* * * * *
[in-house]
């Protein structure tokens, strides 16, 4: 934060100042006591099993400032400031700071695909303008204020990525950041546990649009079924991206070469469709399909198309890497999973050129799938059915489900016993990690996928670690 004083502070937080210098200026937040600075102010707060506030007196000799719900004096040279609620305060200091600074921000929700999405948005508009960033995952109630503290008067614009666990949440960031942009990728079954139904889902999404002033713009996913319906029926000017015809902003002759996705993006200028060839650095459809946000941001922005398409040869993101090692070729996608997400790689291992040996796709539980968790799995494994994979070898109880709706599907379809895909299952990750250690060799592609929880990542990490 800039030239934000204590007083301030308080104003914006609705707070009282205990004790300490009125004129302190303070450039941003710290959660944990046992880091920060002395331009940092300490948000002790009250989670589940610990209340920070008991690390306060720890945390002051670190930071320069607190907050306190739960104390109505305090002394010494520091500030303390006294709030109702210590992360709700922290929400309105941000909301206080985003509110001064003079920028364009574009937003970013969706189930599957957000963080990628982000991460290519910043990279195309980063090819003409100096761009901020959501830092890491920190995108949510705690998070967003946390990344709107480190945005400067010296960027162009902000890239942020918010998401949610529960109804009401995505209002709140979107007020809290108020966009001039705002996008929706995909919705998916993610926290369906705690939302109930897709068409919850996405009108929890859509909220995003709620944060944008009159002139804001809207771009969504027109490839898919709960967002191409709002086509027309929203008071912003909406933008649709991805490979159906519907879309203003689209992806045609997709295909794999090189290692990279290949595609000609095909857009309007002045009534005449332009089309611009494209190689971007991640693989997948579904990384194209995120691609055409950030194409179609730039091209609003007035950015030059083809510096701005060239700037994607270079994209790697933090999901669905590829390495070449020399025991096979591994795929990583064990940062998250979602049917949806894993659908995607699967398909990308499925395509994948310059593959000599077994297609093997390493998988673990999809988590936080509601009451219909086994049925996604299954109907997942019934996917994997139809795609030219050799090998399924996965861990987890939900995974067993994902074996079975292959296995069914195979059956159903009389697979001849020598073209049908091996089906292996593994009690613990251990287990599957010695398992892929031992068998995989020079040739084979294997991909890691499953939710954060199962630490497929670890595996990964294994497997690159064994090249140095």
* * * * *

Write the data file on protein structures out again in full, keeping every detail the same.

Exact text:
[in-house]
């Protein structure tokens, strides 16, 4: 934060100042006591099993400032400031700071695909303008204020990525950041546990649009079924991206070469469709399909198309890497999973050129799938059915489900016993990690996928670690 004083502070937080210098200026937040600075102010707060506030007196000799719900004096040279609620305060200091600074921000929700999405948005508009960033995952109630503290008067614009666990949440960031942009990728079954139904889902999404002033713009996913319906029926000017015809902003002759996705993006200028060839650095459809946000941001922005398409040869993101090692070729996608997400790689291992040996796709539980968790799995494994994979070898109880709706599907379809895909299952990750250690060799592609929880990542990490 800039030239934000204590007083301030308080104003914006609705707070009282205990004790300490009125004129302190303070450039941003710290959660944990046992880091920060002395331009940092300490948000002790009250989670589940610990209340920070008991690390306060720890945390002051670190930071320069607190907050306190739960104390109505305090002394010494520091500030303390006294709030109702210590992360709700922290929400309105941000909301206080985003509110001064003079920028364009574009937003970013969706189930599957957000963080990628982000991460290519910043990279195309980063090819003409100096761009901020959501830092890491920190995108949510705690998070967003946390990344709107480190945005400067010296960027162009902000890239942020918010998401949610529960109804009401995505209002709140979107007020809290108020966009001039705002996008929706995909919705998916993610926290369906705690939302109930897709068409919850996405009108929890859509909220995003709620944060944008009159002139804001809207771009969504027109490839898919709960967002191409709002086509027309929203008071912003909406933008649709991805490979159906519907879309203003689209992806045609997709295909794999090189290692990279290949595609000609095909857009309007002045009534005449332009089309611009494209190689971007991640693989997948579904990384194209995120691609055409950030194409179609730039091209609003007035950015030059083809510096701005060239700037994607270079994209790697933090999901669905590829390495070449020399025991096979591994795929990583064990940062998250979602049917949806894993659908995607699967398909990308499925395509994948310059593959000599077994297609093997390493998988673990999809988590936080509601009451219909086994049925996604299954109907997942019934996917994997139809795609030219050799090998399924996965861990987890939900995974067993994902074996079975292959296995069914195979059956159903009389697979001849020598073209049908091996089906292996593994009690613990251990287990599957010695398992892929031992068998995989020079040739084979294997991909890691499953939710954060199962630490497929670890595996990964294994497997690159064994090249140095």